Amid the cloud of uncertainly hanging over the future of U.S.-North Korea negotiations, for the Russian Federation things appear to be largely business as usual
In the aftermath of Hanoi, the Russian Federation may not have gotten the outcome it hoped for. Nevertheless, there are positive signs for Moscow from several corners of the Korean security quandary and beyond.
Washington appears eager not to let tensions in other aspects of its relations with Moscow undermine prospects for exchanging views on Northeast Asian security. Seoul, meanwhile, continues to push for collaboration with the Russian Federation that includes the DPRK in a concrete manner.
Aside from how Seoul and Washington view the Kremlin’s role on the Korean peninsula, the DPRK and Russia appear to be continuing to press forward in their bilateral ties.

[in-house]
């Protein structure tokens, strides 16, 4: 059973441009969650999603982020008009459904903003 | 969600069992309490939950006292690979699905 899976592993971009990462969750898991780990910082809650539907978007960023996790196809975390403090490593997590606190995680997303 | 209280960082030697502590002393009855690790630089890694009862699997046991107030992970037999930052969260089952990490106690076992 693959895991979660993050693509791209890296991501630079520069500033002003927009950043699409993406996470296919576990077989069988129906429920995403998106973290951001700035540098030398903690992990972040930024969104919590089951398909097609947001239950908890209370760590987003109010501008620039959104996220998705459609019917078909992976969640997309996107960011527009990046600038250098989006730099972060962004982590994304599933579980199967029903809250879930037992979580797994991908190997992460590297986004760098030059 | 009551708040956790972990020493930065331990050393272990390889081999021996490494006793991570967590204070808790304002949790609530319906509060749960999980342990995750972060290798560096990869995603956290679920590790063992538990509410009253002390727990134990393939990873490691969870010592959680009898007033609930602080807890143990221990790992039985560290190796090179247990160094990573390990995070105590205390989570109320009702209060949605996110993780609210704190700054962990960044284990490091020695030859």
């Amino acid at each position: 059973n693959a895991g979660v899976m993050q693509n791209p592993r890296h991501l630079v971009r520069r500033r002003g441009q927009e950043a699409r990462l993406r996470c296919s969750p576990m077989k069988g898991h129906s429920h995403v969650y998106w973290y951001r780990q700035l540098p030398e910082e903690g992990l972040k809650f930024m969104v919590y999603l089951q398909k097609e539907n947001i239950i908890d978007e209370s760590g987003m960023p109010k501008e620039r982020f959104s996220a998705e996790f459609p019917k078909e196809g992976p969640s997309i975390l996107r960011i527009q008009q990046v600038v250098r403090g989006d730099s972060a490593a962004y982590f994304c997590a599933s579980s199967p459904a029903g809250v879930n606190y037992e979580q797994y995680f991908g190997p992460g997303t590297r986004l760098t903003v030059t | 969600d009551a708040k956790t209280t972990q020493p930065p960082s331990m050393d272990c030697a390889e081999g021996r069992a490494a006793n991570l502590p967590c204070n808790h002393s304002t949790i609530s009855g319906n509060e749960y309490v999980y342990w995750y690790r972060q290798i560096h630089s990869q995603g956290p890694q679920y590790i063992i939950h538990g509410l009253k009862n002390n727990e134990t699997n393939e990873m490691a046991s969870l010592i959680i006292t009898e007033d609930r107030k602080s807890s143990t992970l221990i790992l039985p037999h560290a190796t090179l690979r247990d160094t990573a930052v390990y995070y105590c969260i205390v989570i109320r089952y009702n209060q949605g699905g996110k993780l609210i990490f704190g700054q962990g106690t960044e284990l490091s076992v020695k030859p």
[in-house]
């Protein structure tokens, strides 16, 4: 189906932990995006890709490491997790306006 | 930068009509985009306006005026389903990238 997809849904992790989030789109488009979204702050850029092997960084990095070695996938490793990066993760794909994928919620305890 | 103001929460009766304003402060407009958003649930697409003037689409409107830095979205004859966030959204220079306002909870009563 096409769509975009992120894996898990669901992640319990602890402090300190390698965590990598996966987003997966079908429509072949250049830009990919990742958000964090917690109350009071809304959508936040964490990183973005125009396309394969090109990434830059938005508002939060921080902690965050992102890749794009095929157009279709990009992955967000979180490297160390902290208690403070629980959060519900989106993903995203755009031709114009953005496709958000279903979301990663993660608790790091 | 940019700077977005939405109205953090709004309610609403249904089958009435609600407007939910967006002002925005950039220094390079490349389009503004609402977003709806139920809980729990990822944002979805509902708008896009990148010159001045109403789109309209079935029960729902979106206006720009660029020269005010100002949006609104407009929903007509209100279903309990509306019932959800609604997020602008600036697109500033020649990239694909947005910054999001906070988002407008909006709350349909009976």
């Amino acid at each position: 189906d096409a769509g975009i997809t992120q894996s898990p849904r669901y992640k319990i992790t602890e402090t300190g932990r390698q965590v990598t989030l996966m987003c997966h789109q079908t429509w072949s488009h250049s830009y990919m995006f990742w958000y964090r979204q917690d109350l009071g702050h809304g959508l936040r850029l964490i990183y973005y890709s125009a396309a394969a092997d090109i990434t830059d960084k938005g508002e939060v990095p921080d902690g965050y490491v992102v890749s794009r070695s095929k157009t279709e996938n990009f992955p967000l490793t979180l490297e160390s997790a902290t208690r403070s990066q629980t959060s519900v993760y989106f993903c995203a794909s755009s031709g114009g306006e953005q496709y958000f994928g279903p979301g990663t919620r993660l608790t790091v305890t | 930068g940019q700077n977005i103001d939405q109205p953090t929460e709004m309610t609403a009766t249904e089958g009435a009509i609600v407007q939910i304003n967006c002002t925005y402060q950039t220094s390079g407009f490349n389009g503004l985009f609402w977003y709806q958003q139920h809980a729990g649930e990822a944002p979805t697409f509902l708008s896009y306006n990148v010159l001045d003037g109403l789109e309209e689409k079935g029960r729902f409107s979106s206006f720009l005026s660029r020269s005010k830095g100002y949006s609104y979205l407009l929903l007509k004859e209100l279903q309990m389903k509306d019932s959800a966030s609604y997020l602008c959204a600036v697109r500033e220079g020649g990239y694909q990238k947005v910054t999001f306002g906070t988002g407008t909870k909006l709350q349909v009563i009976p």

Whether or not Kim Jong Un’s apparent special consideration regarding partnership with Russia is part of an overall sense that the DPRK needs Russia more than ever in the Korean security crisis is uncertain.
Nevertheless, amid the cloud of uncertainly hanging over the future of U.S.-North Korea negotiations, for the Russian Federation things appear to be largely business as usual after Hanoi. Given the Kremlin’s sensitivity to negative developments in Korea, inching forward one small step is much preferred to two steps back in the wrong direction.
Edited by Oliver Hotham
Featured image: Russian MFA